CHARLESTON — A contrail of bright white smoke seen streaking southwestward over the eastern skies earlier this month before fragmenting in a flash of bright light, followed by shockwaves and the rumble of an explosion, is believed to have been the result of a meteor entering Earth’s atmosphere.
Observers in West Virginia, Pennsylvania and Virginia reported glimpsing the object or hearing it explode as they drove, flew airplanes, cut grass or paddled kayaks shortly before 10:25 a.m. Sept. 17. Twenty-five observers, from Hurricane, West Virginia, in the south to Altoona, Pennsylvania, in the north, filed fireball-sighting reports for the event with the American Meteor Society.
The National Oceanic and Atmospheric Administration’s GOES 16 geostationary lightning-mapper satellite detected “a strong, fireball-like signature” at the time the explosion was seen and heard, according to NASA Meteor Watch’s Facebook page.
Energy released by the suspected meteor’s disintegration as it entered the atmosphere triggered a lightning-strike report for Hampshire and Hardy counties on the mostly clear, storm-free day.
GOES 16 has detected meteor strikes on several prior occasions, allowing data from those incidents, compared with information from Sept. 17’s, to enable scientists to estimate the most recent meteor’s speed and size at the time of fragmentation.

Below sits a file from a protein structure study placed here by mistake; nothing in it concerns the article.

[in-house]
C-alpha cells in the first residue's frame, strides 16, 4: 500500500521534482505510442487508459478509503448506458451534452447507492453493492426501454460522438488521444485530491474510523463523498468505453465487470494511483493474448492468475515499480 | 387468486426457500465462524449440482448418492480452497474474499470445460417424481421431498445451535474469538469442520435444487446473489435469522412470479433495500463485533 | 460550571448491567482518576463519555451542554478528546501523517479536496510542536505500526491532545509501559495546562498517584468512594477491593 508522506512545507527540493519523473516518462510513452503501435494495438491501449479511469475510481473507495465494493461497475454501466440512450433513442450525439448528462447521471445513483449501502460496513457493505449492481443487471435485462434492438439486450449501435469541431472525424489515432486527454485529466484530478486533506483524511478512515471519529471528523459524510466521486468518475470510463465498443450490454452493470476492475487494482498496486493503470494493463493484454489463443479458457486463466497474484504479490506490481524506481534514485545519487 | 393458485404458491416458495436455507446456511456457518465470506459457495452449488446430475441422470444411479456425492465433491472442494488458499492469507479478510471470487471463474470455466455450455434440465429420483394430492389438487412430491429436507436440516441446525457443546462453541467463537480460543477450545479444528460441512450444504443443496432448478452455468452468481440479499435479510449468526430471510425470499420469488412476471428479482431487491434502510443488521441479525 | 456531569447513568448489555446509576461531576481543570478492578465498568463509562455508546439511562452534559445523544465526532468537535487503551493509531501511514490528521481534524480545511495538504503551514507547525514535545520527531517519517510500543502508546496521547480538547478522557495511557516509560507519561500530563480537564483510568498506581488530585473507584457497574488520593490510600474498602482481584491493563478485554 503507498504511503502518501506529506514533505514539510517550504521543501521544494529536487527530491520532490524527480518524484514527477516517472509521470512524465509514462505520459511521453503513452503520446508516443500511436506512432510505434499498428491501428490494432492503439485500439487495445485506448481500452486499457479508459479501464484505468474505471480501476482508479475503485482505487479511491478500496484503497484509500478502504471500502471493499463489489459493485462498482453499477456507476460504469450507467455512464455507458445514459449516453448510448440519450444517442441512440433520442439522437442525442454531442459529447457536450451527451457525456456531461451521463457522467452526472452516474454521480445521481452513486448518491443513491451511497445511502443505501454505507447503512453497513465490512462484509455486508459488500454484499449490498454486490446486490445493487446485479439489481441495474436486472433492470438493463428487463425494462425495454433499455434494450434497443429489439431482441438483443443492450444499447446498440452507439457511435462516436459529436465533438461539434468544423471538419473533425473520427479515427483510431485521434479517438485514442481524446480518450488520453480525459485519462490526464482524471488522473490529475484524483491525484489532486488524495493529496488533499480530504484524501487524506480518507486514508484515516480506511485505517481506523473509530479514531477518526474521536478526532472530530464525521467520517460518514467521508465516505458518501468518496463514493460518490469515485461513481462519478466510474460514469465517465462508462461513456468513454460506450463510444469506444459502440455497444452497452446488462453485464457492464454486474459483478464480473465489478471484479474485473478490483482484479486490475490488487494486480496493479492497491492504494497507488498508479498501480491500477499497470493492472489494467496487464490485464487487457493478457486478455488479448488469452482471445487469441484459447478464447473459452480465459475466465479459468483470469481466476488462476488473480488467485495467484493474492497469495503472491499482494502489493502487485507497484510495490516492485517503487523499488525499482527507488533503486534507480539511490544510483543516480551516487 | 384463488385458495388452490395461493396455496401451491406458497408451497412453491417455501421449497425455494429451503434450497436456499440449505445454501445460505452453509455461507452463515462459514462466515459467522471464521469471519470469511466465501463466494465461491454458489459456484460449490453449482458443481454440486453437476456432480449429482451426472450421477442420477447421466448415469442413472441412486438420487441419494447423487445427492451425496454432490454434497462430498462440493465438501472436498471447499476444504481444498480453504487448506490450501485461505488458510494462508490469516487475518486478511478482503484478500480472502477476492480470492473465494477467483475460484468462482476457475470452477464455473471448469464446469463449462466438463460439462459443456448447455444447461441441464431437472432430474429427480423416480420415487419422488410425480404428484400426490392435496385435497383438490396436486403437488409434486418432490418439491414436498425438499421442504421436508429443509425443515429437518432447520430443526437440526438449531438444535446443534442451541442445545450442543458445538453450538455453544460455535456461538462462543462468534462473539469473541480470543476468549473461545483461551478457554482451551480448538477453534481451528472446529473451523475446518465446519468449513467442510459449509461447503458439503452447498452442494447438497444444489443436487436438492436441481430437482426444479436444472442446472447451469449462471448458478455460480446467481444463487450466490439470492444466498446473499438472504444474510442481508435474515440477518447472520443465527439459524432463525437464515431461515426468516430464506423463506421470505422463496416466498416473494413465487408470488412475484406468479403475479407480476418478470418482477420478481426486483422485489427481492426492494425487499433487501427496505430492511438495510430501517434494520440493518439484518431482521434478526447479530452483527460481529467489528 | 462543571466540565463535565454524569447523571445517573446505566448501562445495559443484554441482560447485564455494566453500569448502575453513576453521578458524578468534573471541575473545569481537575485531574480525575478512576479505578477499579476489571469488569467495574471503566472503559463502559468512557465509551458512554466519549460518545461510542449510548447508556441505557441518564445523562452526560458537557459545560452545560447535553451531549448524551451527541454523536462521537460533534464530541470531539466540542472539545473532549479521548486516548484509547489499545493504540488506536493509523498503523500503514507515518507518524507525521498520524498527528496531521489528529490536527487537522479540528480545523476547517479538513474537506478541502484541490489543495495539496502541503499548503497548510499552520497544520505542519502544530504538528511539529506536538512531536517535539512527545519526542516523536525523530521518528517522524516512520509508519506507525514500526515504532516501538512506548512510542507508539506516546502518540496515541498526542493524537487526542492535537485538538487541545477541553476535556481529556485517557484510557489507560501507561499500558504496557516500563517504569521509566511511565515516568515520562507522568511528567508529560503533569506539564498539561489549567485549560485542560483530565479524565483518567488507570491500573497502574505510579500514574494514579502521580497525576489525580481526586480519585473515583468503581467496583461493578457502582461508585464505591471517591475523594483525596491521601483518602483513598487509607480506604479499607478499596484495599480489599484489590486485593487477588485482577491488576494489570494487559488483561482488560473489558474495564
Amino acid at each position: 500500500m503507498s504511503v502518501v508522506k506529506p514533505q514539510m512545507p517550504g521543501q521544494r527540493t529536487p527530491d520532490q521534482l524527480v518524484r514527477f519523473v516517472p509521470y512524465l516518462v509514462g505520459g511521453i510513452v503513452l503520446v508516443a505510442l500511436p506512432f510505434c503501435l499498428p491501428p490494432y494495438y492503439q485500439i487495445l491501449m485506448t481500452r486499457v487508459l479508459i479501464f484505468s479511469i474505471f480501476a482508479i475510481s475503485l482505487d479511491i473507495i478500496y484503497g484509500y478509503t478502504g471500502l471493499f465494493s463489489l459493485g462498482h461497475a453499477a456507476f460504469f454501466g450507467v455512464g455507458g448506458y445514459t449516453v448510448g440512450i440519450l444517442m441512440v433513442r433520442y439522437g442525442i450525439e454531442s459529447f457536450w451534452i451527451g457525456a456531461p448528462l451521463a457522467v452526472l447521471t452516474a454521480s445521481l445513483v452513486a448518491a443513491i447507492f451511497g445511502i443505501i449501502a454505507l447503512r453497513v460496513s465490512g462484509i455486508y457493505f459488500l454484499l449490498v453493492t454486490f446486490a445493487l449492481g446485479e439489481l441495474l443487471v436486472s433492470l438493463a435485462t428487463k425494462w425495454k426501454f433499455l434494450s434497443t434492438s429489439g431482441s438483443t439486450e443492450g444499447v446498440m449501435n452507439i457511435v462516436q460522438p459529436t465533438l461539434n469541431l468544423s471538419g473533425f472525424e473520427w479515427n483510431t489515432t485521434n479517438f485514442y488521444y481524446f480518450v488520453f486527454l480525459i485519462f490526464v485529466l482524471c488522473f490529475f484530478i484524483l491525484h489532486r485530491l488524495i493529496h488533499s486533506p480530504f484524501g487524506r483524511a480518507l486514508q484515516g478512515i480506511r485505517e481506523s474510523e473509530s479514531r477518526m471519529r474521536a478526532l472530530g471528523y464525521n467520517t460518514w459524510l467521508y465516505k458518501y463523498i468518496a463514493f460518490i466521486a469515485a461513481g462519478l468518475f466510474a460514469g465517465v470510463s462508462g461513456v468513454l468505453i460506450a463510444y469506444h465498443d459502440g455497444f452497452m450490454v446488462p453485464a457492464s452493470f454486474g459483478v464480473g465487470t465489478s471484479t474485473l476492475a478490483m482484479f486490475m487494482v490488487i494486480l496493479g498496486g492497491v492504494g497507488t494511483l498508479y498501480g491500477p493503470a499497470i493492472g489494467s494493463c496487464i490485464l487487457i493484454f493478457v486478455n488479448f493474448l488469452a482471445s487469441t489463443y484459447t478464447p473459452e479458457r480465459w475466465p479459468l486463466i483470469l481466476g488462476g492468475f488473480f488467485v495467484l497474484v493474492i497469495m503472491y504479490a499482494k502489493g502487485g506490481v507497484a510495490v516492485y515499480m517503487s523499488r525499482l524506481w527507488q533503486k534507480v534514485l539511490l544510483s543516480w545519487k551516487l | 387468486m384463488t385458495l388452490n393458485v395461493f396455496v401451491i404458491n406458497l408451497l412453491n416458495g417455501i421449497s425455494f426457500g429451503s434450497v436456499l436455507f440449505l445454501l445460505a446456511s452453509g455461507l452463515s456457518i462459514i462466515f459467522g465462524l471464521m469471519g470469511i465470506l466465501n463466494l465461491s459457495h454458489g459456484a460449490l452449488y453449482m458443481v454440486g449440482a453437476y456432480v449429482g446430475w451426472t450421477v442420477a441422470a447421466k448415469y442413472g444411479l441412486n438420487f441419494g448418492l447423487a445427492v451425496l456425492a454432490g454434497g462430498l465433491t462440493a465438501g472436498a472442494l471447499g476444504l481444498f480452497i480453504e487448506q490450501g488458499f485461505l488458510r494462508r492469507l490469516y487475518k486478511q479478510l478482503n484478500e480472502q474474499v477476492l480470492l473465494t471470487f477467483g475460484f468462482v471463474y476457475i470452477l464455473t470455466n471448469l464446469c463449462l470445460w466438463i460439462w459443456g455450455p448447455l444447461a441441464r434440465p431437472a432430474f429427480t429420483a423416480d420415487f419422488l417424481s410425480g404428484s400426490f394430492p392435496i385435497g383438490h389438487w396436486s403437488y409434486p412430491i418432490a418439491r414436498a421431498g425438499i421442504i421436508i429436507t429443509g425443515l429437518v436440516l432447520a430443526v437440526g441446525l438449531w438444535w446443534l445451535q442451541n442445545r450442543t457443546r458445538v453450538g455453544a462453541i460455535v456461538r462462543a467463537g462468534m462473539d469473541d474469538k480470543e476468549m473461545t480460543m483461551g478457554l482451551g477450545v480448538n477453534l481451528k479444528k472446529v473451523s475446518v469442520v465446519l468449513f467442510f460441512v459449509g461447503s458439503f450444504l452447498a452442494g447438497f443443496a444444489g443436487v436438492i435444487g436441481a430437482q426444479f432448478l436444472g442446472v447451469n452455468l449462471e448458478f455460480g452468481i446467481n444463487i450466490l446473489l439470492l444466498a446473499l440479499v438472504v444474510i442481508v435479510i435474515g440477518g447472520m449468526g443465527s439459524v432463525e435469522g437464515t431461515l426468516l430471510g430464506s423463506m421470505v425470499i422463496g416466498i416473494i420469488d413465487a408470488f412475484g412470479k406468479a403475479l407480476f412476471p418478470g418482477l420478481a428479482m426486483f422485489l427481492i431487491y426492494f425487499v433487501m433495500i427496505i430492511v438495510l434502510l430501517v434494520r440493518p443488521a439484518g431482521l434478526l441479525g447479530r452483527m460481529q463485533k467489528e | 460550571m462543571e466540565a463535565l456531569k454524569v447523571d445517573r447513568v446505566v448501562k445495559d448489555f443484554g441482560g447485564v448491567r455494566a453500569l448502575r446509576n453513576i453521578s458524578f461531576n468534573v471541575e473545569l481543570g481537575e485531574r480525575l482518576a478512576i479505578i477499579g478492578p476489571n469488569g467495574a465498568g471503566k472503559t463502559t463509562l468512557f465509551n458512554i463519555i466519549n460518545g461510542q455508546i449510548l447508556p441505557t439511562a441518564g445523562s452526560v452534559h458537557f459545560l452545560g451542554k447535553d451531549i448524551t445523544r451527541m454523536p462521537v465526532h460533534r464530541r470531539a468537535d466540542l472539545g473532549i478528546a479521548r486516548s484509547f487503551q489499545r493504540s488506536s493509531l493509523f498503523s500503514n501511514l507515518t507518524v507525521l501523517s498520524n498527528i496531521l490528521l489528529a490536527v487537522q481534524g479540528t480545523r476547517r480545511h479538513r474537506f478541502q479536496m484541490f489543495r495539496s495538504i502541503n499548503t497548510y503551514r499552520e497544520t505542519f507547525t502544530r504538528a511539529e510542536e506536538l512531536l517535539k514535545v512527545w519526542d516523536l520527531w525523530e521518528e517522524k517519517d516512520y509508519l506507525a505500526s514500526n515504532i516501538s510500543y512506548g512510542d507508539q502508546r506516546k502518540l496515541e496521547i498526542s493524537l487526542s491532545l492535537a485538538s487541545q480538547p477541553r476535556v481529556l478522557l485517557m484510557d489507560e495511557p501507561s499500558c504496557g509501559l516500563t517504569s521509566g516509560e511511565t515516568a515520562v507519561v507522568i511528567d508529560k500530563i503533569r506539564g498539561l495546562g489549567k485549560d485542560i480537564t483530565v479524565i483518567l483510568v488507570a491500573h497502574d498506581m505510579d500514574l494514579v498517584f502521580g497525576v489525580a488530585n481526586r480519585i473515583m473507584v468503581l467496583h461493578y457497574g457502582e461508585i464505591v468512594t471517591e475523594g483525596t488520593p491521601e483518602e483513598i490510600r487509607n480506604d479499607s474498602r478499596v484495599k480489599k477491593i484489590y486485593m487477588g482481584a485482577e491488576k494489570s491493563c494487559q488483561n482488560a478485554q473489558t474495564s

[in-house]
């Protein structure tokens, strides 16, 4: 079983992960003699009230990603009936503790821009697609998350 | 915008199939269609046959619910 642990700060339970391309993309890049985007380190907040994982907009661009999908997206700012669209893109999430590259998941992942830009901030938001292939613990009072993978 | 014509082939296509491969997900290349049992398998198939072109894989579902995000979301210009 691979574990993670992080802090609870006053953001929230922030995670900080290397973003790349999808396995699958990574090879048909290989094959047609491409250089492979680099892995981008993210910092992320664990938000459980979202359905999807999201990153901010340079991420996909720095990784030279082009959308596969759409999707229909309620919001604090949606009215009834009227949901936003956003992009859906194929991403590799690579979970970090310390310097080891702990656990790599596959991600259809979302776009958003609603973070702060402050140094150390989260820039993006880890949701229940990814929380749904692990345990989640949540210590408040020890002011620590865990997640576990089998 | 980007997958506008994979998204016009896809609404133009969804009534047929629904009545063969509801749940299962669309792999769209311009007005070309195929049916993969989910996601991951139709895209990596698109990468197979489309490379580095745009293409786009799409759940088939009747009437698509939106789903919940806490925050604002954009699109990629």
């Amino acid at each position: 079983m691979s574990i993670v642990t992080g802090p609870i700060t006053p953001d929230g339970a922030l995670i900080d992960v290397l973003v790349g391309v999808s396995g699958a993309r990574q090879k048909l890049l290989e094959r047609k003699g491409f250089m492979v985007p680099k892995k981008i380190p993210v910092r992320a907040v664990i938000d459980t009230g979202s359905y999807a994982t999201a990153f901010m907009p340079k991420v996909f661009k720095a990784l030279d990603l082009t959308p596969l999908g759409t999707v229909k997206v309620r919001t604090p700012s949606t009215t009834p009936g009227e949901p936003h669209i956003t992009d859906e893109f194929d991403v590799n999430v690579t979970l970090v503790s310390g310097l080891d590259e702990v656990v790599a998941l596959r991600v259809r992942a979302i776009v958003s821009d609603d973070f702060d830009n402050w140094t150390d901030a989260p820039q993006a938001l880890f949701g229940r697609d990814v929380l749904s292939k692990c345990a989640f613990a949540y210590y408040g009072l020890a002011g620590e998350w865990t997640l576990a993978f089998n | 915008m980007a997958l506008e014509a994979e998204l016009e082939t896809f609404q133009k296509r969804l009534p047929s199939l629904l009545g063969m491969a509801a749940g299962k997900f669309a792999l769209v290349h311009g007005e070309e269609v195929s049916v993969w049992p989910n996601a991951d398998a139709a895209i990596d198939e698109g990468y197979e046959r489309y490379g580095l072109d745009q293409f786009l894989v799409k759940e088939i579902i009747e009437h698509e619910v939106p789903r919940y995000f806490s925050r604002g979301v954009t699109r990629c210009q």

It was believed to have had a mass of about 50 pounds, and was traveling at about 45,000 mph before entering the atmosphere, triggering an explosion equivalent to the detonation of one to two tons of TNT, according to NASA Meteor Watch.
Scores of Hardy County residents reported hearing an explosion, sometimes followed by a brief, brisk wind and a whistling sound, on the date of the incident, according to Hardy County 911’s Facebook page.
Based on information provided by resident observers, the meteor’s trajectory followed a path that stretched southwestward from Capon Springs in the north to the Lost River area.
Among those reporting sightings to the American Meteor Society was an airline pilot who had been flying at 36,000 feet along the Virginia-West Virginia border. He and his co-pilot spotted an object producing “a long white smoke trail that bulged, thinned and bulged again before stopping.”
By comparing how fast his aircraft was “passing the ground below and the smoke trail above, it appeared the meteor made it fairly far down into the atmosphere — say well under 100,000 feet,” the pilot reported. “A few minutes later, we felt a thump and some turbulence, but have no way of knowing if this was from the shockwave of the meteor.”
A group of utility linemen near Front Royal, Virginia, reported seeing a “blue streak” passing overhead and moving southward, while a man paddling on the Tygart River saw the contrail moving past for an estimated 3.5 seconds, but heard no explosion. The observer reporting from Hurricane said he had been driving east on Interstate 64 when he saw “almost like an explosion of fire” in the sky.
“It is possible that this event produced meteorites somewhere in the northern Virginia/eastern West Virginia area,” according to NASA Meteor Watch.